Welcome back, everyone! Time for another dive into movie gold with five more of my movie recommendations. We have a very mixed bag this time with drama, thrillers, true crime and side-splitting comedy genius. Get yourself a brew and check out my latest movie picks.
Raising Cain (1992)
There have been so many movies that use the phenomenon of multiple personality syndrome as a kind of lazy conclusion. Some have even worked it quite well into a twist ending. But, in my eyes none have explored the intricacies of the disorder in the same way as Raising Cain. Starring John Lithgow, Raising Cain is the story of Carter Nix, a child psychologist who’s obsessive control over the upbringing of his daughter begins to concern is wife, Jenny. Jenny’s own adultery causes a lapse in her parenting and leads to events that cause her to suspect that her husband is hell bent on re-creating the evil mind control experiments of his father.
Twisting and turning like a bat-shit roller-coaster, Raising Cain sets a tone that makes it feel just as crazy as the characters being portrayed. You’re never quite sure if you’re supposed to take it seriously or dismiss it as absurd which you realise, only when the credits roll, is meant to mirror society’s view of people with strange mental illness such as multiple personalities.
The Brave One (2007)
Writing a vigilante story must be a tricky old game. You don’t want to make the protagonist so agreeable that it becomes unrealistic but you don’t want to make them out to be completely in the wrong. You have to nail it right in the middle of that grey area. The Brave One does just that. When Erica Bain (Jodie Foster) recovers from a savage street attack which leaves her fiance dead, she is left terrified of the outside world. Using questionably impaired judgement, Erica buys a gun to protect herself. It isn’t long before she uses it, leaving two subway muggers dead. Erica takes it upon herself to combat the street thugs responsible for her fiance’s death and anyone who looks like them.
Co-starring Terrence Howard as Detective Mercer, The Brave One is a rare thing. A very well balanced, well executed vigilante thriller. It is similar to Death Sentence but stripped of the cheesy Hollywood coating and boy-band looking gang members. It is tighter, more engaging and as such more enjoyable. A very satisfying thriller.
Dog Day Afternoon (1975)
This one isn’t a recommendation, it’s an order. If you haven’t seen Dog Day Afternoon, see it, and soon. It easily sits in my top 5 favourite movies of all time and despite it being nearly 35 years old is as strong now as it has ever been. Based on a true story, Dog Day follows Sonny (Al Pacino) in his attempt to rob a city bank. When the robbery goes wrong, Sonny is trapped inside and what should have been a 5 minute job has turned into a media circus and a dangerous hostage situation. The police and FBI try to end the stand off by any means and we learn that not everything is as it seems with Sonny.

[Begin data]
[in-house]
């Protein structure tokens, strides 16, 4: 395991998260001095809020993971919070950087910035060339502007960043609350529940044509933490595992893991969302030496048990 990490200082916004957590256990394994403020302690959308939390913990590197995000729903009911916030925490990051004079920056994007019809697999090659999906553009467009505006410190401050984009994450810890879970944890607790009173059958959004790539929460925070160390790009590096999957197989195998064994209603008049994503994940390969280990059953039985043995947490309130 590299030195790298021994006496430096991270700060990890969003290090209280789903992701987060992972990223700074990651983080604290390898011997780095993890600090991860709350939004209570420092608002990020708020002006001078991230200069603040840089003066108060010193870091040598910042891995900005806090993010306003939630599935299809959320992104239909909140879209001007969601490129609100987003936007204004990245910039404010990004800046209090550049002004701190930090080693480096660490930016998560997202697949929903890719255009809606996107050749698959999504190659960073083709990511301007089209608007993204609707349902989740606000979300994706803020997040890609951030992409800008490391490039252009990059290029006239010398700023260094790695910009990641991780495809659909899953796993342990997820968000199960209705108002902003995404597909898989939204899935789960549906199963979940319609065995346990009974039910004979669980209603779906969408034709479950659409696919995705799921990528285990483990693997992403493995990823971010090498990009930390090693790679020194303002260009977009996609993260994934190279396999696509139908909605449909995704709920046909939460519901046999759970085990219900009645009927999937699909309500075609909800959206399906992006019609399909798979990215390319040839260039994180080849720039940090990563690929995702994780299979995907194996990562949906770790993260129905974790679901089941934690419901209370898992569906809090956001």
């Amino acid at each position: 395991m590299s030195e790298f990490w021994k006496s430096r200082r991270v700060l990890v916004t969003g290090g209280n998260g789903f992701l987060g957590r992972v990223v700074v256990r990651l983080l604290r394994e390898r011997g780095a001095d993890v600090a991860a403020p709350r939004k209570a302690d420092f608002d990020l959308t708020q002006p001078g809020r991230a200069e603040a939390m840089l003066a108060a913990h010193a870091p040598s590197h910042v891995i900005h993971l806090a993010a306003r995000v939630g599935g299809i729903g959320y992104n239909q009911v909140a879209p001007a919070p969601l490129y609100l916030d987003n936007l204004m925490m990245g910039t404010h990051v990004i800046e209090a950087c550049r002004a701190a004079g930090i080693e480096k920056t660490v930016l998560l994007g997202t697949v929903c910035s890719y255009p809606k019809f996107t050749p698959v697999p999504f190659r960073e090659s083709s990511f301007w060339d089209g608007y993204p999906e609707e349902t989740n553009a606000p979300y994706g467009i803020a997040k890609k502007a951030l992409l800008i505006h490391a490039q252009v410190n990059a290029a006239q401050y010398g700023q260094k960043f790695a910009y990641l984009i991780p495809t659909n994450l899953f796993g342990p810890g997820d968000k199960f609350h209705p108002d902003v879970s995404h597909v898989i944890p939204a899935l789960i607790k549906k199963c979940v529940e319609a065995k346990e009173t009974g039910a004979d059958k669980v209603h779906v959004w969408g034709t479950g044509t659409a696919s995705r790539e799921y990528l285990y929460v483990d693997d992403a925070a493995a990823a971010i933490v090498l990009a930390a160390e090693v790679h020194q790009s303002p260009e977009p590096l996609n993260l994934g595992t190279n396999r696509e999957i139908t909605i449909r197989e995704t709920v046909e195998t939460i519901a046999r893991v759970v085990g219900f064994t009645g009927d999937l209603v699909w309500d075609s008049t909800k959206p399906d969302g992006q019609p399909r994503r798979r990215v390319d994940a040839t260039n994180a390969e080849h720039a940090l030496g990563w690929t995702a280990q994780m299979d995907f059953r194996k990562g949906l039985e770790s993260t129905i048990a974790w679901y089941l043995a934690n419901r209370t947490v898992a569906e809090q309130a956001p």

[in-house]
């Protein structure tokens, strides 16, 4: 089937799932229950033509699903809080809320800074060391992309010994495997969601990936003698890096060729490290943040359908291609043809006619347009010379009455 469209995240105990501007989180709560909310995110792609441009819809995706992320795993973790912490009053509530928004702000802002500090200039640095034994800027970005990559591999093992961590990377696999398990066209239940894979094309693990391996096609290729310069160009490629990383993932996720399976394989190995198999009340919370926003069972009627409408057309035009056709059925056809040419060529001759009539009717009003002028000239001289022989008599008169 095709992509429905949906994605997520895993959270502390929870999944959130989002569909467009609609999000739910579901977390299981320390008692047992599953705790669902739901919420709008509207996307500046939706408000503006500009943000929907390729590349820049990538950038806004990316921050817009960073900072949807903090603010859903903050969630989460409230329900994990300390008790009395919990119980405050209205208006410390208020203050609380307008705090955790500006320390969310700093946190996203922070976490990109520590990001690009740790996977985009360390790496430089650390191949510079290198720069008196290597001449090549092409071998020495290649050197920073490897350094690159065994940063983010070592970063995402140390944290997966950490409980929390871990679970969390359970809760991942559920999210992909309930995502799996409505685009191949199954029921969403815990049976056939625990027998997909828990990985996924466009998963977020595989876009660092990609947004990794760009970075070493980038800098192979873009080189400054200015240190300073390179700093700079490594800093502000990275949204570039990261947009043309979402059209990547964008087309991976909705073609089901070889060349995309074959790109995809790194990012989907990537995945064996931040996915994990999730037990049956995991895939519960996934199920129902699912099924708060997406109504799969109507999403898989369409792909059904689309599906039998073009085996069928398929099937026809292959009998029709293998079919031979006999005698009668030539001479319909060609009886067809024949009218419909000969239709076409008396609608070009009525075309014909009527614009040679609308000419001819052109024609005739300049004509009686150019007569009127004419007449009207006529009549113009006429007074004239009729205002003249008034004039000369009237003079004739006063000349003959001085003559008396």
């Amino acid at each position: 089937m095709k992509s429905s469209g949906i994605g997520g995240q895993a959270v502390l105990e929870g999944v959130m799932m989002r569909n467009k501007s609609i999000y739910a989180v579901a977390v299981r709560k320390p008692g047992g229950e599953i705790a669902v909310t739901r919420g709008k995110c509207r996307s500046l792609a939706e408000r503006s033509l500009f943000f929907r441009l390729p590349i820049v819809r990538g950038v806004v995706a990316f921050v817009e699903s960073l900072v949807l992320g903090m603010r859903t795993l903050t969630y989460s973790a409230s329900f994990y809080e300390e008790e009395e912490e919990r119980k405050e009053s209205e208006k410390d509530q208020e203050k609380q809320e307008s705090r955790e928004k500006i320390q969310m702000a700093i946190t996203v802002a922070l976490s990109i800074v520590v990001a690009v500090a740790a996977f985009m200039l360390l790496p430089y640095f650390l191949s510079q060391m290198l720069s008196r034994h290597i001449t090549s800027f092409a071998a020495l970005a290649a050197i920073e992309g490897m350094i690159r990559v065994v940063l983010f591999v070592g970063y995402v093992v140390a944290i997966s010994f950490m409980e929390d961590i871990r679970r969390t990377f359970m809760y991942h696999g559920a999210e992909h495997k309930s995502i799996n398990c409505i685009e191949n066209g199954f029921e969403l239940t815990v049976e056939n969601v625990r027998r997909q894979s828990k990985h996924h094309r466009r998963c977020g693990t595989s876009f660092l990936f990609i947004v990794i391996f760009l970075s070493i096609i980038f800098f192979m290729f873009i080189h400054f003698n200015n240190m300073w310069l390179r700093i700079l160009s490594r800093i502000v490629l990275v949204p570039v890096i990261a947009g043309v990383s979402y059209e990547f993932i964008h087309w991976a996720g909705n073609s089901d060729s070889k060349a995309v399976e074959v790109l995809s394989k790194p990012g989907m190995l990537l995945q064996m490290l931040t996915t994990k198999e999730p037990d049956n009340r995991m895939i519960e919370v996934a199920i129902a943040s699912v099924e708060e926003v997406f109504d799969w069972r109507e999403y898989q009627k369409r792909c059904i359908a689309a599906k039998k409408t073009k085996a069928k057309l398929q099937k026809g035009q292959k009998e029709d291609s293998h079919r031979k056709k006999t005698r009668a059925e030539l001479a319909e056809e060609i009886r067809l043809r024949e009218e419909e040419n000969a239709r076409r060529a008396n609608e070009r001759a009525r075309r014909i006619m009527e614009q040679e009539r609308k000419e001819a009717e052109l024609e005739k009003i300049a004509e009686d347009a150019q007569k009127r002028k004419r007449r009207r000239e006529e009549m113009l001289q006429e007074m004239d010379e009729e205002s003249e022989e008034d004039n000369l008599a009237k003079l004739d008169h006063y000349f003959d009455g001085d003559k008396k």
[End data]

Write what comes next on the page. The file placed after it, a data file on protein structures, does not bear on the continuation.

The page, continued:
Along with The Godfather part II, Dog Day Afternoon is Al Pacino’s best work. He captures the “oh, shit. Now what?” panic of a robbery gone wrong perfectly and then as the character progresses you see his vulnerability surface even more in spite of his apparent cockiness. A brilliant story, superbly told, Dog Day Afternoon is a must have in anyone’s DVD collection.
Dirty Rotten Scoundrels (1988)
What happened to Steve Martin eh? Cheaper by the Dozen, The Pink Panther… This isn’t the man who found his fame as a comedy superstar. In Dirty Rotten Scoundrels, however we see the Steve Martin that won the hearts of movie lovers in the 70’s and 80’s. The story follows two con men, one cheap and quick (Steve Martin) and one who puts in work to get one big pay off from rich divorced or widowed women (Michael Caine). When they meet they realise the town isn’t big enough for the both of them and a wager is struck; The first one to con $50,000 out of a rich young woman wins exclusive rights to the small, rich town.
A hilarious tale of one upmanship and underhanded tactics, Dirty Rotten Scoundrels is among my favourite comedies of all time. The classic timing and delivery of Martin in his prime played off against the straight laced but scheming Michael Caine makes for a side-splitting result.
The semi-autobiographical film about the life and times of Australia’s favourite deranged criminal psychopath, Chopper tells the story of the most violent years of Mark “Chopper” Read’s life. Chopper, played by Eric Bana (Although you may need to look closely to realise) is in and out of prison between fighting, robbery and extortion and is pretty much completely nuts. The movie is based on the best-selling book “From the Inside” written by Read himself while serving time.
An intriguing and disturbing look at a fascinating but frightening man, Chopper is a great success as a true crime film. You can tell just how seriously Bana took this role from his performance. It’s true that he spent some time with Read out at his home to prepare for the role. Whatever you might think of the man, you’re sure to enjoy the movie.
You know what to do by now… so do it! See you all next time!